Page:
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Measurements Taken To Prevent Russian Oil Dependency Seem Eerily Familiar

Note: This article may contain commentary or the author's opinion.

According to an article in Breitbart, the EU is using measures hauntingly familiar to pandemic lockdowns to curb the usage of Russian oil. This week, the Energy Minister to Luxembourg stated that steps should be taken across the entire European Union to control reliance on Russian oil. 





Luxembourg believes it can reduce its dependency on Russian oil by exercising measures to create another lockdown scenario, such as an EU-wide mandatory speed limit or a bloc-wide work-from-home mandate for several days a week and banning the use of cars on the weekend. According to a report by Der Spiegel, Luxembourg believes that this plan will reduce the EU’s dependency on Russia for oil. 

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None of these suggestions are new. The International Energy Agency has stated that taking lockdown-like measures — working from home, banning cars from being driven on Sunday, and lowering speed limits — could help reduce the dependency on Russian energy. According to the World Economic Forum report, Energy Minister Claude Turmes has said, “What we need at the EU level is an EU-wide coordinated speed limit and two days of home office per week.”

The IEA (International Energy Agency) has also suggested banning cars from driving on specified roads on alternating days. Instead, people should look to alternate modes of transportation, such as high-speed trains instead of air travel, to exercise a more efficient way of traveling long distances. Initially, these suggestions were made to combat the use of Russian energy, but the IEA admits that these measures will also help fight climate control. The  IEA report states, “Looking further ahead, this report also suggests a path for countries to put oil demand into structural decline in the medium term, building on measures already included in economic recovery packages introduced to deal with the impacts of the Covid-19 pandemic.” The IEA also suggests that people consider share-riding,  cheaper public transportation, practicing car-free Sundays in the cities, and trading in cars that run on oil for electric vehicles.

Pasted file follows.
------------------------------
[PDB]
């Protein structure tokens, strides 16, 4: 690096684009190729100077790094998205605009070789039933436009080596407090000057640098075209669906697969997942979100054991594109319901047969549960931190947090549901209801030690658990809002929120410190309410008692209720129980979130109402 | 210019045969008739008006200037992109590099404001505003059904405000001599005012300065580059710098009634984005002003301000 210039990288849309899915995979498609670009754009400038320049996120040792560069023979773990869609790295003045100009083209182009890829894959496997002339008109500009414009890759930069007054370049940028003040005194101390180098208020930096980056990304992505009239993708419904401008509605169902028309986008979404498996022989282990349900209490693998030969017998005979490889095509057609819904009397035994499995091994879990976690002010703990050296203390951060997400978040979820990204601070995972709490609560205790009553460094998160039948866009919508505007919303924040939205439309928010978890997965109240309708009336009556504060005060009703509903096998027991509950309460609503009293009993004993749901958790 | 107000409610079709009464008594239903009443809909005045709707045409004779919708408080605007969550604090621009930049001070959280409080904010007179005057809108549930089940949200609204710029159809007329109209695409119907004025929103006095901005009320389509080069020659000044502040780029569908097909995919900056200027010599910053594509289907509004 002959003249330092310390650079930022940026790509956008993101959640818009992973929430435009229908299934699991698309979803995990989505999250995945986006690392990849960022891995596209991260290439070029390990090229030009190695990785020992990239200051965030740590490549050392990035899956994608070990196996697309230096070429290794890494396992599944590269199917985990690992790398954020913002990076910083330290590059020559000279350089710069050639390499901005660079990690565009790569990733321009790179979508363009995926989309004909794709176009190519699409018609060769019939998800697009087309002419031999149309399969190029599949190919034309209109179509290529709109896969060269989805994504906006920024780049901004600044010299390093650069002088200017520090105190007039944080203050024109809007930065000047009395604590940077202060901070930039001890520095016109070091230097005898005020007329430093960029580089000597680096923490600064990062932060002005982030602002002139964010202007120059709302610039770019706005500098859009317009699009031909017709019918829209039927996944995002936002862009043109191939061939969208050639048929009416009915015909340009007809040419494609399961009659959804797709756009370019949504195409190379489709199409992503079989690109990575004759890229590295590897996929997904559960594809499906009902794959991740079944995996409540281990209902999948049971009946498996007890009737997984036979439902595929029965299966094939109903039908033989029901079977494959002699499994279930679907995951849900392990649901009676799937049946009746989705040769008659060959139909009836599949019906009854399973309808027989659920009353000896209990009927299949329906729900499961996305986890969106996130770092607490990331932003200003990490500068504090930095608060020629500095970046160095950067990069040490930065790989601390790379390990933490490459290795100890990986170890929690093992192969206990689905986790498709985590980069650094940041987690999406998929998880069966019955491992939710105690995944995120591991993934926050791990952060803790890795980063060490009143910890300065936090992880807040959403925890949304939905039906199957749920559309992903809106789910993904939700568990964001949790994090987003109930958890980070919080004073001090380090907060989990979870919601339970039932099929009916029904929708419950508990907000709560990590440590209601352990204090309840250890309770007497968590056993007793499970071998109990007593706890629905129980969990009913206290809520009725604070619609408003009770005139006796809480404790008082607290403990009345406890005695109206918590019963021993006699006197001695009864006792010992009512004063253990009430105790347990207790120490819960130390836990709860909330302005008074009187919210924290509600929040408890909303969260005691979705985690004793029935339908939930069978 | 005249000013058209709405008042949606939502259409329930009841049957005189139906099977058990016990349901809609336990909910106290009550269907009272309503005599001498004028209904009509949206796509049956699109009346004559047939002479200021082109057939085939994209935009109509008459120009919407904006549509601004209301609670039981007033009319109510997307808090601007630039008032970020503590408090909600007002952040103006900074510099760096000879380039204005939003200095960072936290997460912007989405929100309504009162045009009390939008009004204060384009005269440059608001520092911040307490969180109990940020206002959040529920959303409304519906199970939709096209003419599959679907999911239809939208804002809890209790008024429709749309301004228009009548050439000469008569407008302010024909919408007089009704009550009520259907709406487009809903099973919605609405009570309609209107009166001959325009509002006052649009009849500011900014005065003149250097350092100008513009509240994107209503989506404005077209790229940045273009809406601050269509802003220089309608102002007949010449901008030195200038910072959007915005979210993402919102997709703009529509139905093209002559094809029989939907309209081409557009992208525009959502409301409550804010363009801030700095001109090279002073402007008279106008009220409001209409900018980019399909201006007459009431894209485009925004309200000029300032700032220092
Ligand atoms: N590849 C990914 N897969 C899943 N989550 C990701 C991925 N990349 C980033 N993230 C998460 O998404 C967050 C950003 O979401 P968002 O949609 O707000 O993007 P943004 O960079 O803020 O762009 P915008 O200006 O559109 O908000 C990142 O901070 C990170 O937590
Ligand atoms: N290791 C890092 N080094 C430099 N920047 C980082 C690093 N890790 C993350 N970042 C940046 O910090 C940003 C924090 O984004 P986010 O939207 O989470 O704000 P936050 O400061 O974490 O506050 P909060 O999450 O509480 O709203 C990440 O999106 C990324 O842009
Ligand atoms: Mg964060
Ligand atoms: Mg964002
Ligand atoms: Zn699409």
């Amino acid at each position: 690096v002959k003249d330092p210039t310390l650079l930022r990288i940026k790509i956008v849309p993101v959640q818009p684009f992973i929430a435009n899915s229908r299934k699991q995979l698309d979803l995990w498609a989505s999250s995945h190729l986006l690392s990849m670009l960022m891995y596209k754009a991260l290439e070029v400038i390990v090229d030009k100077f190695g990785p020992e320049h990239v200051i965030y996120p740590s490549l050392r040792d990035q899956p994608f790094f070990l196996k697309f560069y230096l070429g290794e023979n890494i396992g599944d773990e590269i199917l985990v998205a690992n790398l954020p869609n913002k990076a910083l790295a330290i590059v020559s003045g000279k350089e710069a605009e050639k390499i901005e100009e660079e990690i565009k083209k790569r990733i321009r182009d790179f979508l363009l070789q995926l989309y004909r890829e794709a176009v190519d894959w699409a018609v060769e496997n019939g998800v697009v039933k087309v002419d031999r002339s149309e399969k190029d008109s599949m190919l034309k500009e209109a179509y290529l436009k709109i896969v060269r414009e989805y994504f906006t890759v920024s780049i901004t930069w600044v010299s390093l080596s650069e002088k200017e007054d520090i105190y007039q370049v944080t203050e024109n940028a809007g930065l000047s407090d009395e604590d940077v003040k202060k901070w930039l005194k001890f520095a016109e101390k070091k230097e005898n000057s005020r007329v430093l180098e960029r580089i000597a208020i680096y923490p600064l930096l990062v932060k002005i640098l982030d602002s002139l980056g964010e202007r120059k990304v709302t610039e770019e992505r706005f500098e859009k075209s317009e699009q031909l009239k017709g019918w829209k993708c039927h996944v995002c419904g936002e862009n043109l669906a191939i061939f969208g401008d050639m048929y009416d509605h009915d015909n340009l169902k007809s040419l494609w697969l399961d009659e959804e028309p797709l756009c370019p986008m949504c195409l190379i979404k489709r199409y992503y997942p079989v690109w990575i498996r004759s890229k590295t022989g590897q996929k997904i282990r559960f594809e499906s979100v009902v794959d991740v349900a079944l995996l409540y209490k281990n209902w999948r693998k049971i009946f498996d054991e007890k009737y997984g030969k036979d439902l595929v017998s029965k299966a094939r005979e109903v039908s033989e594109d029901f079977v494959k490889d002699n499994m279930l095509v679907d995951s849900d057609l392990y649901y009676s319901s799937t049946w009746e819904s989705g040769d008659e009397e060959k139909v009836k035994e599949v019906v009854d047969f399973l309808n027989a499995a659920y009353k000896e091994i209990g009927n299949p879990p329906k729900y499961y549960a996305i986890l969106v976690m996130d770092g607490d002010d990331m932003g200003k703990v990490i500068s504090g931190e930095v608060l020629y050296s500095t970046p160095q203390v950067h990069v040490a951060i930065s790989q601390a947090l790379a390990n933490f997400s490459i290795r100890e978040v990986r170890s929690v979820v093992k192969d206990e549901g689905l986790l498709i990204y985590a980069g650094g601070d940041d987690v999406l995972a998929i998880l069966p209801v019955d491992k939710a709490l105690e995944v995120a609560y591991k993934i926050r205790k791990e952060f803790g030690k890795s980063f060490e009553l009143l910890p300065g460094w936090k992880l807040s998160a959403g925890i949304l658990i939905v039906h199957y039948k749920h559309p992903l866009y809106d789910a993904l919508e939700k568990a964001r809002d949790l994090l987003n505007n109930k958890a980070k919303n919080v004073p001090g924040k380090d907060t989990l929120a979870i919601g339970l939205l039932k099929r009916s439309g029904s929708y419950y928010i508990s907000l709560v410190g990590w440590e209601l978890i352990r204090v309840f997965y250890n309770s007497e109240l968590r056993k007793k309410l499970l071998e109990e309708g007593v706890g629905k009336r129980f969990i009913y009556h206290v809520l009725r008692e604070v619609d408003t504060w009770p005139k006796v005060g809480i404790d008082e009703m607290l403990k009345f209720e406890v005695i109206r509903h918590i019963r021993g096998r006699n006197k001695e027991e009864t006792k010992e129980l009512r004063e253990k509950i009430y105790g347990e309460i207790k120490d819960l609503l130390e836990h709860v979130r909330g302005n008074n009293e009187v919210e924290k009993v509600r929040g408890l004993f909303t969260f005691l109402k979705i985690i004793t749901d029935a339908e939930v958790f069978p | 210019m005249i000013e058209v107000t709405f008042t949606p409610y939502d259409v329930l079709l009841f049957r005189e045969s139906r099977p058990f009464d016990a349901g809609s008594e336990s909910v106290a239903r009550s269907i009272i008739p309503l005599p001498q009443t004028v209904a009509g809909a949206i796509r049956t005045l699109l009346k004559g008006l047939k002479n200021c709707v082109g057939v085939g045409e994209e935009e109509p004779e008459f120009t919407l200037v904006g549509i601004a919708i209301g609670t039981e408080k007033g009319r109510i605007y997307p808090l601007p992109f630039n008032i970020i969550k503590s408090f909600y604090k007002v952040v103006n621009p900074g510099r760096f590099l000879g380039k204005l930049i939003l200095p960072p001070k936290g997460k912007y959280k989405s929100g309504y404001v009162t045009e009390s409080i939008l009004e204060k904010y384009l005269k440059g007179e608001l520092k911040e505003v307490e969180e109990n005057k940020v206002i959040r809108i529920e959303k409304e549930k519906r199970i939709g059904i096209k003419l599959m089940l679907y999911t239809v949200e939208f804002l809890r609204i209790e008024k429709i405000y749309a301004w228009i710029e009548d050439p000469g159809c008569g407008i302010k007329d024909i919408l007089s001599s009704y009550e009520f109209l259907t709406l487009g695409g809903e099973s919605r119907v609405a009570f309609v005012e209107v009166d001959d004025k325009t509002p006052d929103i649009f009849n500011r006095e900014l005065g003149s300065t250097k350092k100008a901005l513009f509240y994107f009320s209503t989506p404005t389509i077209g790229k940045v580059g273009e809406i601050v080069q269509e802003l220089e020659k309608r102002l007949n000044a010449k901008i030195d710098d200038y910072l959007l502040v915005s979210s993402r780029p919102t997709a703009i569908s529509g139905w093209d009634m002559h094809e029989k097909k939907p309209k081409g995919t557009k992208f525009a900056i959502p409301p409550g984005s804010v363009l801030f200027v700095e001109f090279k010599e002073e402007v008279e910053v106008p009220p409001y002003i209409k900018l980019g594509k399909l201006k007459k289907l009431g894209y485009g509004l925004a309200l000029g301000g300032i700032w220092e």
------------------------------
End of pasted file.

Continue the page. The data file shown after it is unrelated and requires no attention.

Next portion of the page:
Meanwhile, the EU voted to block Russian oil imports last month, but imposing these restrictions has been difficult because countries within the EU depend heavily on Russian oil and are concerned about what an embargo would mean for their economies. For example, to be independent of Russian oil, Hungary would need between 16 billion and 19 billion dollars to become independent of Russian energy.






Whether or not an embargo agreement will be reached within the EU is still to be decided. Still, many fear that the lockdown measures being suggested by Luxembourg’s Energy Minister might become a reality across the EU.